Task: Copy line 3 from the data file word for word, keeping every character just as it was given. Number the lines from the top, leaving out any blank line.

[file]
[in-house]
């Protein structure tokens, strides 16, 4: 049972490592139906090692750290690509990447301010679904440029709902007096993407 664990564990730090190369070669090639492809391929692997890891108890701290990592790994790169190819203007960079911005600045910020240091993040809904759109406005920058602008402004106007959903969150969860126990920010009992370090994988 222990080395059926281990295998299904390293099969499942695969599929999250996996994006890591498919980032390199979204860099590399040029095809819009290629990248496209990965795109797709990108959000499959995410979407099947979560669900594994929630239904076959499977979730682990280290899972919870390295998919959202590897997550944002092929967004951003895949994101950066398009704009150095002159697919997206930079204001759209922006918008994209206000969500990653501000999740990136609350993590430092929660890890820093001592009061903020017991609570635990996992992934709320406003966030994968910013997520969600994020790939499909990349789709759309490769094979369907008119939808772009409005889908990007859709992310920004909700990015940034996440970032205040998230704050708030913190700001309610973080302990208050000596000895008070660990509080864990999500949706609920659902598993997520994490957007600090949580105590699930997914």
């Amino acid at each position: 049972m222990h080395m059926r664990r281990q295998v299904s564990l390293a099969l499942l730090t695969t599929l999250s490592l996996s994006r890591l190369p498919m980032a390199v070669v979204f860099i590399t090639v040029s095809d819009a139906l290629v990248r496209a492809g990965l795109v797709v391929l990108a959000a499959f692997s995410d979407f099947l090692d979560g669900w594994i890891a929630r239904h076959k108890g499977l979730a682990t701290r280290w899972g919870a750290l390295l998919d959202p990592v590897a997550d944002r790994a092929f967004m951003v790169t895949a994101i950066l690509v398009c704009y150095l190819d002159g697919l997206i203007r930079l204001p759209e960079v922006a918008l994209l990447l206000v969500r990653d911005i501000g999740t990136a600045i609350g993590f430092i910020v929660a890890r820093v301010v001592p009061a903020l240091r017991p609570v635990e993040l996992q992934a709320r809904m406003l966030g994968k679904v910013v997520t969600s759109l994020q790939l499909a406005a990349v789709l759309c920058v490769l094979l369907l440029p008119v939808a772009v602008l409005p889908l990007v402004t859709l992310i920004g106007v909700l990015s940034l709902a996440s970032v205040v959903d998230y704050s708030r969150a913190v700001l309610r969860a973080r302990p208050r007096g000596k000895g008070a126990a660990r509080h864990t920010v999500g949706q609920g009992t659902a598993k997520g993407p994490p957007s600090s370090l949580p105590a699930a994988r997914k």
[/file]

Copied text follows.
């Amino acid at each position: 049972m222990h080395m059926r664990r281990q295998v299904s564990l390293a099969l499942l730090t695969t599929l999250s490592l996996s994006r890591l190369p498919m980032a390199v070669v979204f860099i590399t090639v040029s095809d819009a139906l290629v990248r496209a492809g990965l795109v797709v391929l990108a959000a499959f692997s995410d979407f099947l090692d979560g669900w594994i890891a929630r239904h076959k108890g499977l979730a682990t701290r280290w899972g919870a750290l390295l998919d959202p990592v590897a997550d944002r790994a092929f967004m951003v790169t895949a994101i950066l690509v398009c704009y150095l190819d002159g697919l997206i203007r930079l204001p759209e960079v922006a918008l994209l990447l206000v969500r990653d911005i501000g999740t990136a600045i609350g993590f430092i910020v929660a890890r820093v301010v001592p009061a903020l240091r017991p609570v635990e993040l996992q992934a709320r809904m406003l966030g994968k679904v910013v997520t969600s759109l994020q790939l499909a406005a990349v789709l759309c920058v490769l094979l369907l440029p008119v939808a772009v602008l409005p889908l990007v402004t859709l992310i920004g106007v909700l990015s940034l709902a996440s970032v205040v959903d998230y704050s708030r969150a913190v700001l309610r969860a973080r302990p208050r007096g000596k000895g008070a126990a660990r509080h864990t920010v999500g949706q609920g009992t659902a598993k997520g993407p994490p957007s600090s370090l949580p105590a699930a994988r997914k």